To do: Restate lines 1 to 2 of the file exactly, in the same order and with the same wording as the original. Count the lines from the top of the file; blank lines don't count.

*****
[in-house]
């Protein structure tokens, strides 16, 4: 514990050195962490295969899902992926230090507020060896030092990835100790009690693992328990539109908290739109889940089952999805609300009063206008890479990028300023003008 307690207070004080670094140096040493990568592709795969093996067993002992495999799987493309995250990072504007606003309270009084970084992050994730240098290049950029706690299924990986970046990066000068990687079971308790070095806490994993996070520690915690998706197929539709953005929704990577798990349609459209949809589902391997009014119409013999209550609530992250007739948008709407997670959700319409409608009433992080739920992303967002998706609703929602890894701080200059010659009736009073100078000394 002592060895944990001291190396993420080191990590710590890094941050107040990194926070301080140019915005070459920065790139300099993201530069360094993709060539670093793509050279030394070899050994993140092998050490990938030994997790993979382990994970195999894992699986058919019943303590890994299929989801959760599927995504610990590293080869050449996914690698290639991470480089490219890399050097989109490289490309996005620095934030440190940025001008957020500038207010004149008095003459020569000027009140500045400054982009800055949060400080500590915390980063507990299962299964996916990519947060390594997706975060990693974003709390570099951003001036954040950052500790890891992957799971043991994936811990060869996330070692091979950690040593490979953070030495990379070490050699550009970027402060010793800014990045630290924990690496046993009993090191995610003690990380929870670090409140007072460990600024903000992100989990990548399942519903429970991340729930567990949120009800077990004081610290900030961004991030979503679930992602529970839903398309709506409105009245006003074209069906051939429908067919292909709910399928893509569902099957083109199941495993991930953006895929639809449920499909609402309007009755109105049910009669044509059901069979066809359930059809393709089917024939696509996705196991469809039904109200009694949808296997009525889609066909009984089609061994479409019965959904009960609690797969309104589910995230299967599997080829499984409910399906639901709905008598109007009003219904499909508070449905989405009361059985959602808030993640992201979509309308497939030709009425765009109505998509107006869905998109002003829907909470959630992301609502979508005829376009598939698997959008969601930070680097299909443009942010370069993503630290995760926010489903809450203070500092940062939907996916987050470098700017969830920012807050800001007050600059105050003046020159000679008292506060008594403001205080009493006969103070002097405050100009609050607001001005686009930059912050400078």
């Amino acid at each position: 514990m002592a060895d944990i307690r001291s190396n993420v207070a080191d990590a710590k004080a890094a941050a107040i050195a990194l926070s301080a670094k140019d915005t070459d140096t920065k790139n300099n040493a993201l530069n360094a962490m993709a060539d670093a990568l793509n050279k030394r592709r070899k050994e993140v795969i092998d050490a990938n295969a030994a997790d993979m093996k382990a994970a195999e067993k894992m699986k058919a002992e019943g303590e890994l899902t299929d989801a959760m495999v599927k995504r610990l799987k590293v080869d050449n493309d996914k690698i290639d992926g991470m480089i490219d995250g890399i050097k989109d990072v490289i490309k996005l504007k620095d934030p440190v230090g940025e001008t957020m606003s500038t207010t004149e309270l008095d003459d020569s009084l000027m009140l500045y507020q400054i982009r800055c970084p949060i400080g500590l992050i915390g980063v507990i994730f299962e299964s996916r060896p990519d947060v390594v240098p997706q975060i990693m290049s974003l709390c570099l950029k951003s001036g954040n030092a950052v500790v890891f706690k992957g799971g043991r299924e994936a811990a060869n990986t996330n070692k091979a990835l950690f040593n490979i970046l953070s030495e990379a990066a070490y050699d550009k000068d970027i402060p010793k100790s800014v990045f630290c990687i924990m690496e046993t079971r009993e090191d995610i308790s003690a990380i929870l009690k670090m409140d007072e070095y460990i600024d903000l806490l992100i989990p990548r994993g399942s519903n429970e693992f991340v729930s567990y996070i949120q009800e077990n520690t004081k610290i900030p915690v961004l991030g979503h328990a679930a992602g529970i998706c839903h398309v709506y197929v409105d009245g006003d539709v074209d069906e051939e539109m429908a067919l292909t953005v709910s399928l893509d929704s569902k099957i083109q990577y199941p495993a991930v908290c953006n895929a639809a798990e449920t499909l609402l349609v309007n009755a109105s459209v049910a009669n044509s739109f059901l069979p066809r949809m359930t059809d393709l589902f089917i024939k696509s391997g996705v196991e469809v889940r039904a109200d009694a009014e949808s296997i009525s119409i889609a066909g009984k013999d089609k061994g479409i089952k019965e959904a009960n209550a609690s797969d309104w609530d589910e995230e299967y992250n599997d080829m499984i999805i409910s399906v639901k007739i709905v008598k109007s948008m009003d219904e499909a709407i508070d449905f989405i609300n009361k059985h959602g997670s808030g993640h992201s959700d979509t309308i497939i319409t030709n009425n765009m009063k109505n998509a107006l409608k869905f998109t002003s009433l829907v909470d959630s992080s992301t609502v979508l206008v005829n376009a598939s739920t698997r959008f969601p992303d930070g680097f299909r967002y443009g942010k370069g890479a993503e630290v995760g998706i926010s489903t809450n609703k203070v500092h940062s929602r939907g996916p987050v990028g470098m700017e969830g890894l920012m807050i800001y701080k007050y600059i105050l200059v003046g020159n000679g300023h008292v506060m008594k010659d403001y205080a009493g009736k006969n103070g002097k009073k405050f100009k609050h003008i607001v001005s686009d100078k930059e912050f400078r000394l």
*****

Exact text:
[in-house]
């Protein structure tokens, strides 16, 4: 514990050195962490295969899902992926230090507020060896030092990835100790009690693992328990539109908290739109889940089952999805609300009063206008890479990028300023003008 307690207070004080670094140096040493990568592709795969093996067993002992495999799987493309995250990072504007606003309270009084970084992050994730240098290049950029706690299924990986970046990066000068990687079971308790070095806490994993996070520690915690998706197929539709953005929704990577798990349609459209949809589902391997009014119409013999209550609530992250007739948008709407997670959700319409409608009433992080739920992303967002998706609703929602890894701080200059010659009736009073100078000394 002592060895944990001291190396993420080191990590710590890094941050107040990194926070301080140019915005070459920065790139300099993201530069360094993709060539670093793509050279030394070899050994993140092998050490990938030994997790993979382990994970195999894992699986058919019943303590890994299929989801959760599927995504610990590293080869050449996914690698290639991470480089490219890399050097989109490289490309996005620095934030440190940025001008957020500038207010004149008095003459020569000027009140500045400054982009800055949060400080500590915390980063507990299962299964996916990519947060390594997706975060990693974003709390570099951003001036954040950052500790890891992957799971043991994936811990060869996330070692091979950690040593490979953070030495990379070490050699550009970027402060010793800014990045630290924990690496046993009993090191995610003690990380929870670090409140007072460990600024903000992100989990990548399942519903429970991340729930567990949120009800077990004081610290900030961004991030979503679930992602529970839903398309709506409105009245006003074209069906051939429908067919292909709910399928893509569902099957083109199941495993991930953006895929639809449920499909609402309007009755109105049910009669044509059901069979066809359930059809393709089917024939696509996705196991469809039904109200009694949808296997009525889609066909009984089609061994479409019965959904009960609690797969309104589910995230299967599997080829499984409910399906639901709905008598109007009003219904499909508070449905989405009361059985959602808030993640992201979509309308497939030709009425765009109505998509107006869905998109002003829907909470959630992301609502979508005829376009598939698997959008969601930070680097299909443009942010370069993503630290995760926010489903809450203070500092940062939907996916987050470098700017969830920012807050800001007050600059105050003046020159000679008292506060008594403001205080009493006969103070002097405050100009609050607001001005686009930059912050400078």